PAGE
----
FIG. 2 is a top view of the longitude finder of FIG. 1;
FIG. 3 is a right end view of the longitude finder of FIGS. 1 and 2;
FIG. 4 is a schematic view showing the longitude finder of FIGS. 1-3 in side elevation when establishing a longitude by the user;
FIG. 5 is a front view in elevation of the longitude finder, as for illustrated in FIG. 4 showing the relative positions of the north star and the observed planet;
FIG. 6 is a side view in elevation of another form of longitude finder embodying the feature of the invention;
FIG. 7 is a view in section along the line 7--7 of FIG. 6 illustrating in phantom lines a mirror which may also be used with the embodiment of FIGS. 5 and 6;
FIG. 8 is a front view in elevation of the mirror which may be used with the device of FIG. 5 and 6;
FIG. 9 is a schematic side view illustrating the use of the device of FIGS. 5 and 6; and
FIG. 10 is a schematic front view as seen by the user illustrating the use of the device as shown in FIG. 8.
Referring to FIGS. 1-3, a longitude finder 20 embodying the features of the invention includes a mirror 21 and a pair of spaced parallel sight panels 22 and 23. Preferably, the mirror and sight panel are each rectangular in shape. The sight panels are secured in perpendicular relation to the front reflective surface 24 of the mirror in parallel relationship spaced apart on opposite sides of the longitudinal center line of the mirror. While, for purposes of illustration, the sight panels 22 and 23 are sown a substantial distance apart, they may be placed much closer together so long as adequate mirror surface is visible between the panels to permit the viewing of the reflection of a planet or the moon in the mirror between the panels by the user. Also, if desired, a sight member 25, as illustrated in broken lines in FIG. 1, may be attached on the top of the mirror along the center line between the panels for more ready alignment of the device with the north star during use.
While the device may be made any size convenient for use, one model found very easy to use had a mirror approximately 14inches by 8 inches by 11/4 inch thick and panels approximately 4 inches by 8 inches by 11/2 inch thick.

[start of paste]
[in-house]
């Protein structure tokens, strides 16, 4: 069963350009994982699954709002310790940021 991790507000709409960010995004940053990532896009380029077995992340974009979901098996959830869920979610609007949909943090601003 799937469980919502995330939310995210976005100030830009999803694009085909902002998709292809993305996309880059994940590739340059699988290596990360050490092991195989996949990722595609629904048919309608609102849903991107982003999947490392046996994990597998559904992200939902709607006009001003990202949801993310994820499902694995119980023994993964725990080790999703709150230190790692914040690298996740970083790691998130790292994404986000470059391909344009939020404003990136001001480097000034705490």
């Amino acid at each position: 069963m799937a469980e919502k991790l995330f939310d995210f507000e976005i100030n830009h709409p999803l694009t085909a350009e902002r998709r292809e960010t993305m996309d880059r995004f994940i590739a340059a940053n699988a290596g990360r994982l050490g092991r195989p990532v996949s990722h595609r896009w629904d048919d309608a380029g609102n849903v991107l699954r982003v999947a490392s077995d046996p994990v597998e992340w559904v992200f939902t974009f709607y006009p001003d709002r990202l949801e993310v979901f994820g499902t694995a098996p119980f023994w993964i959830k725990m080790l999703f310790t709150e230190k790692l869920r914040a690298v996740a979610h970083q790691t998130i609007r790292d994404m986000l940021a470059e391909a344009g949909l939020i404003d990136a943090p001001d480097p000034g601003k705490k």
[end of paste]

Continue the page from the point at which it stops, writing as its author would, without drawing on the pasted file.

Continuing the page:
The longitude finder 20 is used as illustrated schematically in FIG. 4. The device is used at night when the north star is visible and when the moon or a selected planet is at a location substantially due south of the user. The user faces the north star and holds the device with both hands at opposite ends of the mirror 21 and the mirror aligned at an upward angle, as illustrated, sufficiently that the moon or the selected planet can be seen in the mirror at the same time that the north star is observed over the top edge of the mirror. The simultaneous observation of the north star and the moon or planet is continued until the reflection of the moon or planet in the mirror is midway between the sight panels 22 and 23 can be vertically aligned with the north star which is seen above the top edge of the mirror, also at the midpoint between the panels. It will be apparent that the mirror should be held substantially horizontal so that the sight panels 22 and 23 will be substantially vertical, and thus, the moon or planet image and the north star can be aligned along the vertical line midWay between the sight panels. Holding the mirror at the indicated angle locates the upper outer corers of the sight panels nearest the user slightly above the line of sight from the eye of the user to the north star as indicated in FIG. 4. The device preferably is held at substantially arms length to provide maximum accuracy in the alignment of the north star, and the moon or planet image. At the time the moon or planet image appears at the midpoint between the panels blow the north star, the moon or planet is due south of the user. At this time the exact Greenwich mean time (GMT) is recorded and a nautical almanac is consulted for the longitude of the moon or the selected planet at this particular observed time. That longitude will be the longitude of the user at the location where the user is standing with the longitude locator device 20. It will be apparent that if a substantially horizontal horizon is available it will assist in aligning the mirror, though the mirror can be lined up with a great deal of accuracy without the horizon. Holding the mirror at near arms length and sighting the north star between the sight panels causes the user to keep the mirror at right angles to the line of sight to the north star. The use of the moon or a planet is preferred as they are easily identified and, additionally, it is not necessary when using them to work out the sidereal hour angle. It has been found through repeated use of the longitude finder that the longitude can be located within one degree of accuracy.